I wrote this piece on May 4, 2018. My inspiration came from the news that Toys R Us, one of my favorite stores when I was a little kid, had filed for bankruptcy.

I read “Memories of Toys R Us” on episode 036 of Words of Jen.

My first memories of Toys R Us are from when my parents would gather up all four of us kids and load us into their Chevy Suburban truck. It was blue with a thick, white, stripe going across each side. My youngest brother named it “the bye-byes”, because every time my parents put him in it, they told him “We’re going bye-bye”.

It had enough room for three adults to sit in the front, and a bench seat behind it that could easily hold four giggling, excited, children.  No one used seatbelts back then, although the vehicle did have a few of them. My parents stopped putting me, and my siblings, into car seats as soon as we got old enough to sit up by ourselves.

Back then, I remember thinking that Toys R Us was a magical place. There, on the shelves, within reach, was every toy we had seen on the commercials that played in between the Saturday Morning Cartoons we watched on TV every week. I think my parents used Toys R Us as a way to take a break from parenting for a while. They allowed us to wander around the store, mostly unattended.

We never left the store without making a purchase. Often, it was something small. My mom frequently bought bottles of bubbles. These would be stored on top of the refrigerator where we couldn’t reach them. When the weather was nice, my mom would take us all into the backyard and blow bubbles for us to pop.  One time, my mom and dad bought a kiddie pool for us.

Sometimes, we left the store with toys that weren’t for us. A visit to Toys R Us often happened shortly after I, or one of my siblings, got invited to the birthday party of a classmate. It was frowned upon for a child to attend a birthday party without bringing a gift for the birthday girl or birthday boy. Toys R Us was the most convenient place for parents to shop for a gift.

When I was in elementary school, most birthday parties were held at McDonald’s. Parents had to call ahead so the McDonald’s would set aside enough space everyone. The party included the equivalent of a “Happy Meal” for each child, an orange drink, and a large, rectangular, birthday cake. Parents could throw their kid a birthday party at McDonald’s, and come home to a clean house.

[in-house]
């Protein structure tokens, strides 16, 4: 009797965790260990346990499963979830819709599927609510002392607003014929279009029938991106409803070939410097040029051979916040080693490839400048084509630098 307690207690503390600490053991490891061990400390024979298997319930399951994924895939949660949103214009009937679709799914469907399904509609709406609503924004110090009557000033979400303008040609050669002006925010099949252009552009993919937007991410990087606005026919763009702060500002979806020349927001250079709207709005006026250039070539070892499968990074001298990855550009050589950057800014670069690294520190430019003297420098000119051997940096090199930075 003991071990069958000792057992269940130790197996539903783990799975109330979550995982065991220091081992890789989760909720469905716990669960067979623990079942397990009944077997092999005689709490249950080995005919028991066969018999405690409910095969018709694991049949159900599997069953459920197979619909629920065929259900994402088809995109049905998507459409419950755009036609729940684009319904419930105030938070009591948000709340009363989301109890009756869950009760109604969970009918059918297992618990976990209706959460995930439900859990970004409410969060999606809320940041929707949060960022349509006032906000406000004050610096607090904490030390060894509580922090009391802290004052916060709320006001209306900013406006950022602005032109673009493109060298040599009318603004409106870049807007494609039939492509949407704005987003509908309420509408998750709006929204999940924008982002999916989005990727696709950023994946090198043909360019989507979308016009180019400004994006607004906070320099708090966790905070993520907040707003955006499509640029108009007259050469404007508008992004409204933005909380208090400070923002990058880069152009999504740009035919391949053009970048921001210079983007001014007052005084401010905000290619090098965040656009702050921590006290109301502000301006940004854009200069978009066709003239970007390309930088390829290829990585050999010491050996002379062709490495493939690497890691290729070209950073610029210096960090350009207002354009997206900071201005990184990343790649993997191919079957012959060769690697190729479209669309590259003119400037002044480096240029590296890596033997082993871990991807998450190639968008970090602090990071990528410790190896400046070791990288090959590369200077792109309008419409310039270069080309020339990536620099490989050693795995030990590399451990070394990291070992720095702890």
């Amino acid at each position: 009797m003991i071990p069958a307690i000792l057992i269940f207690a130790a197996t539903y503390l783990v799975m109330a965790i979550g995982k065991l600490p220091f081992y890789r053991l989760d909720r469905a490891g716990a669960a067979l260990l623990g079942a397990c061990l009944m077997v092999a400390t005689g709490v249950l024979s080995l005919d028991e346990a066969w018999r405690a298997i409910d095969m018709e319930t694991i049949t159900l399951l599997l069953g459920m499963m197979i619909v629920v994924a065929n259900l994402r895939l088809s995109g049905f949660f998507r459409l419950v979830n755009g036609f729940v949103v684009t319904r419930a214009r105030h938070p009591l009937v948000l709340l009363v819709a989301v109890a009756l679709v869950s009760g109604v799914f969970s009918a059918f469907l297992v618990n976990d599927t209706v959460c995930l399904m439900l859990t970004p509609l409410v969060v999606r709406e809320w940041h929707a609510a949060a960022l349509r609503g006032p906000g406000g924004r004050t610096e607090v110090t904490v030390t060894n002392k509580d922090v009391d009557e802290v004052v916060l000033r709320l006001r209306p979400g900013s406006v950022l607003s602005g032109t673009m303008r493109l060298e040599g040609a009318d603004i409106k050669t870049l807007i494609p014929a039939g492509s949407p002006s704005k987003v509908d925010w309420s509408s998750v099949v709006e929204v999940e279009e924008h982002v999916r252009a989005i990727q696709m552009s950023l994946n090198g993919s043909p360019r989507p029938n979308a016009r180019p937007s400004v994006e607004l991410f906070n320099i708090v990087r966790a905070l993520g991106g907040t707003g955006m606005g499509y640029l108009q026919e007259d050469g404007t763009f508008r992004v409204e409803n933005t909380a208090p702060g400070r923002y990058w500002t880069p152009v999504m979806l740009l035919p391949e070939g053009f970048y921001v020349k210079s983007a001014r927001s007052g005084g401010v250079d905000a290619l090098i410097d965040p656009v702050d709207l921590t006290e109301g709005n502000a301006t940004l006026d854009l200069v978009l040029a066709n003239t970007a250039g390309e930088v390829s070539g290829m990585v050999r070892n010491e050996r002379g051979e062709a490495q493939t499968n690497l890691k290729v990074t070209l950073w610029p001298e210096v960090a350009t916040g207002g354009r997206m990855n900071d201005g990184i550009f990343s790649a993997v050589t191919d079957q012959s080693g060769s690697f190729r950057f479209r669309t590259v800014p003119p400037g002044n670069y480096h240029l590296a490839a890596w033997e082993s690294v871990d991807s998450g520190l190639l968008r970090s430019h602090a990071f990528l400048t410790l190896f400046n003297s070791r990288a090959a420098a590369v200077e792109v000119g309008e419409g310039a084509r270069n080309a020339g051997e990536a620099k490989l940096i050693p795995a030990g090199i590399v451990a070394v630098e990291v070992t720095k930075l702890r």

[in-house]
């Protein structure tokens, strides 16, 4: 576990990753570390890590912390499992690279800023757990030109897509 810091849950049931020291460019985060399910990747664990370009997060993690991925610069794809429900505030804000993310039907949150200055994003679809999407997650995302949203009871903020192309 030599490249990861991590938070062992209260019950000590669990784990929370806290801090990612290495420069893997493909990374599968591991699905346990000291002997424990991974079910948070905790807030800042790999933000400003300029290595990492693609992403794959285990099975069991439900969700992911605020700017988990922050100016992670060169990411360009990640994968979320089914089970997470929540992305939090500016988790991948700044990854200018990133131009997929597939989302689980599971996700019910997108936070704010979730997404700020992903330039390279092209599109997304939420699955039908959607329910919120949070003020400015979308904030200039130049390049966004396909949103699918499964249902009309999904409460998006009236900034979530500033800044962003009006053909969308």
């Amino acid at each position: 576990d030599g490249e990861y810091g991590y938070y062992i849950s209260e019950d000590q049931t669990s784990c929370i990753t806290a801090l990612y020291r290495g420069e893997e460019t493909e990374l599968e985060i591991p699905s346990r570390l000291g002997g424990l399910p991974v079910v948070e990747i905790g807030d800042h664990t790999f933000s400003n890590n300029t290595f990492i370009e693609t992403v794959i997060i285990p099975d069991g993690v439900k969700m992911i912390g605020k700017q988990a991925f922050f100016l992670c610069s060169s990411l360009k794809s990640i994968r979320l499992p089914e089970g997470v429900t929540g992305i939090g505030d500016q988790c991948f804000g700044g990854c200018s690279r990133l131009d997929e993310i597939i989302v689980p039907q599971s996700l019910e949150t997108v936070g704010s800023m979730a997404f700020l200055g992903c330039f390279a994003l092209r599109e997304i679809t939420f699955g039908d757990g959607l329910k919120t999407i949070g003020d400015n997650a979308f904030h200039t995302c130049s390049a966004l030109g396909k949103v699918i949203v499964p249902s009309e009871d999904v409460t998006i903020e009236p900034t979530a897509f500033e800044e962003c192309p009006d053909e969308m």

When a child at my school had a birthday party, his or her parent would invite all the kids that invited him or her to their birthday parties. Birthday invitations were made of paper, placed into sealed envelopes, and handed out at school. Parents found the invites in their kid’s backpacks, and everyone went back to Toys R Us to buy gifts.  They had unwittingly set up a suburban mom reciprocity system.

In 1983, Cabbage Patch Dolls became ridiculously popular. These dolls became the toy that every kid wanted for Christmas. I remember watching on the news scenes of full grown adults rushing towards the aisle of Cabbage Patch Dolls, and getting into fist fights with the other parents. They pushed, they shoved, they grabbed dolls from other parent’s hands.  It was terrifying.

The parents in my neighborhood likely went to the local Toys R Us to battle for however many Cabbage Patch Dolls they could get their hands on. I remember unwrapping a Cabbage Patch Doll that Christmas, as did all of my siblings. I tried not to think about what my dad might have done to get us those dolls.

I remember when Toys R Us started stocking video game consoles and the games that went with them. One of the most trafficked aisles in the store was emptied out and replaced with a wall of pictures of individual video games.  Underneath each one, there was a plastic pocket filled with paper video game slips. The amount of video game slips corresponded to the amount of physical stock of each game that the store had.

It was exciting to search the aisle in the hopes that there would be a video game slip for the game I wanted. At the time, games ranged in price from around $30.00 to $40.00 – which sounds cheap today, but was considered expensive at the time. If you wanted to buy a game, you had to take the paper video game slip to a booth where an employee would take it. Waiting to see if there really was at least one copy left in stock was stressful. The experience either led to success, or intense disappointment.

The games couldn’t be stocked on the shelves, with all the other toys, because it was believed that people would steal them. Game cartridges weren’t very big, and could easily be slipped into a purse or coat pocket.